as for the ScanGauge, you're lucky your OBD2 protocol supports the data feed after engine-off. apparently there are 2 protocols (ISO bus vs. CAN bus). both shut down the ScanGauge at engine-off, but ISO takes much longer than CAN to re-initialize when switching the key back on, effectively giving ISO (me) no coast-down data (and skewing my mpg averages down as well if i do much engine-off coasting).
In some ways my Scanguage is almost annoying. I have already been sitting in my driveway with the key on and engine off right after a trip and I can push the button on the Scanguage to bring it out of sleep mode and I can watch the trip mpg go down.:-( Although in some ways it's kind of interesting to watch how fast the engine cools down when it's not running.
Horsepower is how hard you hit the wall, torque is how much of the wall you take with you.
I was thinking about this tonight. I realized that hooking up the stock honda cruise control mechanically would not be difficult at all.
Here is how the honda cruise control works. Instead of the cruise control actuator pulling on the throttle cable like in other cars it is actually hooked up to the gas pedal. The pedal has an extra bracket on it. It's all cable driven.
So if we could figure out a way to change the code of the cruise control ECU we could actually add a second actuator that is hooked up to the clutch pedal or clutch cable. When it is gliding it will engage the clutch and it will actually be in nuetral.
The downside of course is extra use of the clutch. if I could get 80mpg out of it however I think changing a clutch more often than usual is worth it.
Decided to try a modified version of the pulse and glide in my F150 truck for the past two days. I used to always keep the cruise control on 55 and drive to and from work like that. Now I accelerate up to 60 then let off the gas until it drops down to 50. Then I do it over again. I don't turn the engine off. My rpm drops from 1550 to 1100 when I glide. Going up hills, I just keep it at a steady 55. It really seems to help. I don't have a scangauge (saving my pennies for one) but the farthest I could go on a 1/2 tank of gas was 319 miles. Today the odometer read 349 miles on a 1/2 tank. I started doing this after I had already driven 100 miles on the existing tank so I will have to redo the test next week when I fill up. But anyway it shows promise! Thanks for the tip!
it would be better to go to neutral for the glide than just to let off the gas. letting off in gear means you've got engine braking, so the glide may not be long enough to compensate for the reduced mpg of the pulse.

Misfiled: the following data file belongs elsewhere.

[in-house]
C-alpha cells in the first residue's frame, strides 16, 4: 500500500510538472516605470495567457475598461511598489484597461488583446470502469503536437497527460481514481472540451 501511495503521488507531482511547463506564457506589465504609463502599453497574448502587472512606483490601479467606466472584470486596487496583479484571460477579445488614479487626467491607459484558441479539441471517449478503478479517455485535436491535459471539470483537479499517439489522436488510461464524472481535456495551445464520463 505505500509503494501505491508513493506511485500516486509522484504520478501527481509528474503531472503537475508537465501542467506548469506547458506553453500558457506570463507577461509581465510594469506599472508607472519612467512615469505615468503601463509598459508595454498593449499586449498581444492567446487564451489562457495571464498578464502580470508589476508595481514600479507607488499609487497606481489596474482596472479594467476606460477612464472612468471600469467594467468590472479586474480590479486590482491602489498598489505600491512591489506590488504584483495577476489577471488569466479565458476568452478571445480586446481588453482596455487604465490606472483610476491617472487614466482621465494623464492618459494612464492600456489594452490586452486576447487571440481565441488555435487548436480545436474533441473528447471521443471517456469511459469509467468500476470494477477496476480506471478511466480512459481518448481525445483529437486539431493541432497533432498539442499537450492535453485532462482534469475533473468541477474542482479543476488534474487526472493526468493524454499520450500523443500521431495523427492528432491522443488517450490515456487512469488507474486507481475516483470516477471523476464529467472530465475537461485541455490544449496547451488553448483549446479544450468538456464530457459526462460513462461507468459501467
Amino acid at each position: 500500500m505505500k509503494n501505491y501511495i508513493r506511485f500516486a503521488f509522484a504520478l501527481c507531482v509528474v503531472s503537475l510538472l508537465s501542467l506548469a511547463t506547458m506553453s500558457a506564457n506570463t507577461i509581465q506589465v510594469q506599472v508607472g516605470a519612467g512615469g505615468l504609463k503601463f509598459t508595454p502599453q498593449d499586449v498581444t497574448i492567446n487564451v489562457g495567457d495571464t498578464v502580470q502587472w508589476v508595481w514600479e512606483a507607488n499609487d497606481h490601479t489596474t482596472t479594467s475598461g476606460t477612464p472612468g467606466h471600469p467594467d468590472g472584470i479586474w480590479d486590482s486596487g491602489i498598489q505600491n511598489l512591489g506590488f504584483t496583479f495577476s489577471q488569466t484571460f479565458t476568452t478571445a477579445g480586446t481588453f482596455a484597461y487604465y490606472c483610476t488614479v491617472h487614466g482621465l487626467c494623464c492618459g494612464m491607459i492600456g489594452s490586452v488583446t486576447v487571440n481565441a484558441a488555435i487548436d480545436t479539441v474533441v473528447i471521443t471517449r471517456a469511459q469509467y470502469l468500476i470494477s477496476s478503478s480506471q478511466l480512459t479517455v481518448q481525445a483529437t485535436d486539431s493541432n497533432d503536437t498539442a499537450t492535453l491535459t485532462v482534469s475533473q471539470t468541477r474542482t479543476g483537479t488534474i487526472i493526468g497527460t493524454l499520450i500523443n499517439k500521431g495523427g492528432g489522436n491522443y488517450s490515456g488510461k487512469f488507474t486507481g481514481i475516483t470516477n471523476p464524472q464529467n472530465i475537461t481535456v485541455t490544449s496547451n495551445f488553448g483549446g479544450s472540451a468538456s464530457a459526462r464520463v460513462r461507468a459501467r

just a thought - i didn't try it with my scangauge.
my very non-scientific results showed an 8% efficiency gain gliding in neutral with the engine running. it would be significantly less than that with engine braking factored in.
though i suppose even a 1 or 2% improvement is better than nothing...
The reason I asked about auto is from your first comment. If he was auto shifting into neutral then back into gear is no good, you lose a few mph from the initial getting the engine spinning again stuff.
i don't know about auto transmissions, but in the manual, you should blip the throttle as you release the clutch to re-engage the gear at the proper rpm. that way there's no sudden engine braking, drivetrain shock or clutch wear... "matched-rev shifting" - same principle as heel & toe downshifting.
you could probably do the same with an auto tranny, but i'm not sure. (in reviews of sports cars with paddle-shift slushboxes, you often read about how the ECU blips the engine RPM up to the proper speed as you engage a lower gear, so it's out there.)
but i'd personally be reluctant to shift in and out of gear at highway speeds with an auto unless i knew it was OK for it.
My wife said that in her Mitsubishi Galant the cruise control was set up to behave in this manner. She said it always went above the target speed and then coasted down below it to only climb again. It might be worth looking into.
As for the wear on the engine, you might be right. This would be a good reason to not do this all of the time.